In this tutorial, we’ll be making a soft plush hotdog bun for a little felt hot dog, plus a side of toasty felt french fries.
Hotdogs and buns are so easy to sew and stuff! Paired with felt chips or felt french fries (get the free pattern below) they make a cute Summer BBQ play food set.
Printable Hot Dog Bun Pattern:
Recommended Felt colors:
For classic toasted hot dog buns, chose a soft tan felt like “Champagne” or “Beach Sand” Bread colored Felt.
For the inside of the bread, classic “white” felt is perfect.
I start by cutting out my pattern, including the darts in the hotdog bun and the stitching together the darts. These darts creates the natural curve of a risen and baked hot dog bun.
Once the brown part of the bun is contoured, stack the white inner layer on top. I find it helpful, before proceeding, to run a few basting stitches up the center to keep the felt layers aligned through the process.
Now I’m stitching the back and front together. I’m using extra thick wool felt for the white part so it’s a little more sturdy and keeps its frame when the tan part is filled with plush polyfill.
I’ve stitched along the sides, leaving a small gap for stuffing, and now I’m just trimming up the edges so it’s even. The darts can make getting perfect evenness tricky so I just clean it up after stitching as needed. I’d originally planned to turn this hot dog bun inside out but I like the way the stitches look showing on the outside.
Now I’m coming in, pre-stuffing just a bit, and then I’m adding just two little lines of stitches to hold the plush where I want it it’s important to make a little sort of place for the hot dog to sit. Otherwise, we’re just making a pillow to sit the hot dog on top of!
Prestuff some fill into the bun the farthest from your stitching gap, before adding the center channel.
I’m coming in with the second line of stitches and you can see I’ve made a hot dog size channel right there. I don’t have that on the pattern because you can eyeball that pretty easy.
I’m now stuffing the second half. Scissors or chopsticks can be helpful to evenly distribute the stuffing lightly through the length of the hot dog bun toy.
Once I close up my stitch I’m done- that’s really all there is to making a hotdog bun for felt kitchen play.
Adding Crinkle Cut Felt French Fries for a Full Meal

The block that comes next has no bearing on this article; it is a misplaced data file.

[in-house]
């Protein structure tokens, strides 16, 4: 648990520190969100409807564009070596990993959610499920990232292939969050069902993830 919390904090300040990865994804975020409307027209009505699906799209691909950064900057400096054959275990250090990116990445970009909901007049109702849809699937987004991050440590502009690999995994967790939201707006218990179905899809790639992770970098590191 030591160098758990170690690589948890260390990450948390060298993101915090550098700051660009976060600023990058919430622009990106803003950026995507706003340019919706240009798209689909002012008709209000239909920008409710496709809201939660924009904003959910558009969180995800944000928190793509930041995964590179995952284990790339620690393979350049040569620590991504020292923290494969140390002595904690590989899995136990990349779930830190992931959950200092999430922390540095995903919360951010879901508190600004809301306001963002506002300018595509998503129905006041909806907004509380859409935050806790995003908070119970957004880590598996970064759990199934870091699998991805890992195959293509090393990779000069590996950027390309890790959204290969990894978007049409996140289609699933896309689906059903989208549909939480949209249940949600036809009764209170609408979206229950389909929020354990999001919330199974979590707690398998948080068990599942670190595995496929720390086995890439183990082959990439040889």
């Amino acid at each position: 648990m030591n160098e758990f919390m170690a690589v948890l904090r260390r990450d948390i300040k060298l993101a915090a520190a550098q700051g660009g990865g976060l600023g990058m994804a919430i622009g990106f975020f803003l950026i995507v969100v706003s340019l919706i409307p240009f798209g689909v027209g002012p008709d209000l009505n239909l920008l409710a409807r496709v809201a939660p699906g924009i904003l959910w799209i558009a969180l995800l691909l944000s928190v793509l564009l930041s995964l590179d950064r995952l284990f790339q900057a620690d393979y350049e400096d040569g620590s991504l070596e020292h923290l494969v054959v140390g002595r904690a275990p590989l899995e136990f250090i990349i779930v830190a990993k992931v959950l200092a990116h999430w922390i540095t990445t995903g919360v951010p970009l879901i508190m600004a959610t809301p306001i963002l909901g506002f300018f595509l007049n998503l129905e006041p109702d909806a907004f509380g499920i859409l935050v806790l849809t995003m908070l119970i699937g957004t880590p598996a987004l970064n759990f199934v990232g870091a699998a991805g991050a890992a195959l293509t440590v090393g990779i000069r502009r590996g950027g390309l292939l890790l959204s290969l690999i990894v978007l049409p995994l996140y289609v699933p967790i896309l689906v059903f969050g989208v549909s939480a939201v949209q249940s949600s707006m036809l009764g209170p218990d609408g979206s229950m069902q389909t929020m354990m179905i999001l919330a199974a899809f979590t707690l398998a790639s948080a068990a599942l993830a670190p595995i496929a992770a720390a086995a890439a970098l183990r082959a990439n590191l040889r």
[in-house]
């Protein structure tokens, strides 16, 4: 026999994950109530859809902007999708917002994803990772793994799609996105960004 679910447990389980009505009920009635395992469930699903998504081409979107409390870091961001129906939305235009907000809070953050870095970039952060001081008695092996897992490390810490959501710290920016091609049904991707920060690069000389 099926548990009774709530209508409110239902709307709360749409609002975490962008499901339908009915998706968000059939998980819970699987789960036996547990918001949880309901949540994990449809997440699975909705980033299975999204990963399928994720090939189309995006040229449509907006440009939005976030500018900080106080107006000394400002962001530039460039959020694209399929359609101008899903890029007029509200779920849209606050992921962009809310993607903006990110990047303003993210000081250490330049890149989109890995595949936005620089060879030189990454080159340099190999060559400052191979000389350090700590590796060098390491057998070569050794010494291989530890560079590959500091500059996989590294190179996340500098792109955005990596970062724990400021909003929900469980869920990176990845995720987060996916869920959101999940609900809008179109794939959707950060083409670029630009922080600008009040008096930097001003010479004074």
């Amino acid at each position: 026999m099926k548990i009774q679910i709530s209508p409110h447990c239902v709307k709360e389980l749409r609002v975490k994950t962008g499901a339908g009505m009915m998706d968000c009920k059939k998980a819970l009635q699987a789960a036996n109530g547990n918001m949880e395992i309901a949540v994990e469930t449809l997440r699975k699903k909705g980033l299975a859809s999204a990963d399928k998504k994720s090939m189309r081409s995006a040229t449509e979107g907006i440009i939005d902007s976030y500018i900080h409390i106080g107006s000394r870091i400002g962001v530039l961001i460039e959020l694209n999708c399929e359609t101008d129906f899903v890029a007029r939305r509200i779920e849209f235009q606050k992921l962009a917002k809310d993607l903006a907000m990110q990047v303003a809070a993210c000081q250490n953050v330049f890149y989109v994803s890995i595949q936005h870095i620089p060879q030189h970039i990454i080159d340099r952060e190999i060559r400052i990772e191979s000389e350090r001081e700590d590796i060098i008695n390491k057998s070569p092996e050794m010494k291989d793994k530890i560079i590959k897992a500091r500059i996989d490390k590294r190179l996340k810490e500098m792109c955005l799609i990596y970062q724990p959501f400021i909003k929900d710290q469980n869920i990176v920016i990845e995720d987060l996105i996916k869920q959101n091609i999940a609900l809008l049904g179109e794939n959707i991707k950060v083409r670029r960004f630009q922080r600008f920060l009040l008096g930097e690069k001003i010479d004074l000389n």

My felt french fries seem to be one of the projects that produce the most “wow’s” and exclamations about detail and intricacy, but actually, these little crinkle-cut fries come together very quickly. A quick running stitch means each fry only takes a few minutes to complete- and seeing the stack of fries grow quickly is very satisfying.
Today, I’ll show you how I designed this pattern for felt food french fries, and you’ll be able to quickly create your own pattern in just a few minutes! (This one is just too simple for a printable pdf template!)
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All you need is:
1-2 sheets of 12×18 wool felt in Buttercup Yellow.
ruler or straight edge
fabric marking pen
Instructions for making your own felt french fries
1. Start by using a ruler and fabric marking pen to draw straight, parallel lines on the felt. Place each line uniformly 3/4-1″ inch apart. (choose a width, then stick to it. 3/4″ will create a little more realistic fries, while 1″ will be a little easier to stitch)
2. Cut the strips apart using pinking shears. Don’t worry about length yet- just make strips. This shortcut creates the “crinkle cut” effect without having to do extra work adding texture to the surface of the felt.
3. Take one strip, and choose a random length. Cut to desired fry length (cut on the diagonal, if desired, for a french fry effect).
4. Cut a second strip to the same length as strip cut in step 3.
5. Take a long strip (any length, as long as it’s longer than 2xlength and 2x width of your two strips), line up edges so that the zig-zag edges match, and begin stitching down the length of the fry with a running stitch.
6. Continue stitching the long piece so it wraps around all four edges of the shorter piece, and join the long piece to its tail, trimming if needed to create a box.
7. Before adding the 4th side to close the french fry “box,” stuff your fries. The type of stuffing you choose is the most important step in creating these fries. If you stuff with typical plush stuffing you’ll create bulging french-fry-sausages. To keep the toys square and tidy, stuff with a flat stuffing media- strips of scrap felt, quilt batting, or sheets of dacron poly-fill sheeting which are a little denser than batting and work great for stuffing these fries.
8. Once stuffed add the 4th side (the second short strip) and stitch the fry closed with a running stitch, taking care to match zigs-to-zigs and zags-to-zags when possible. (A bit of a tug here and there helps keep the zig-zags straight)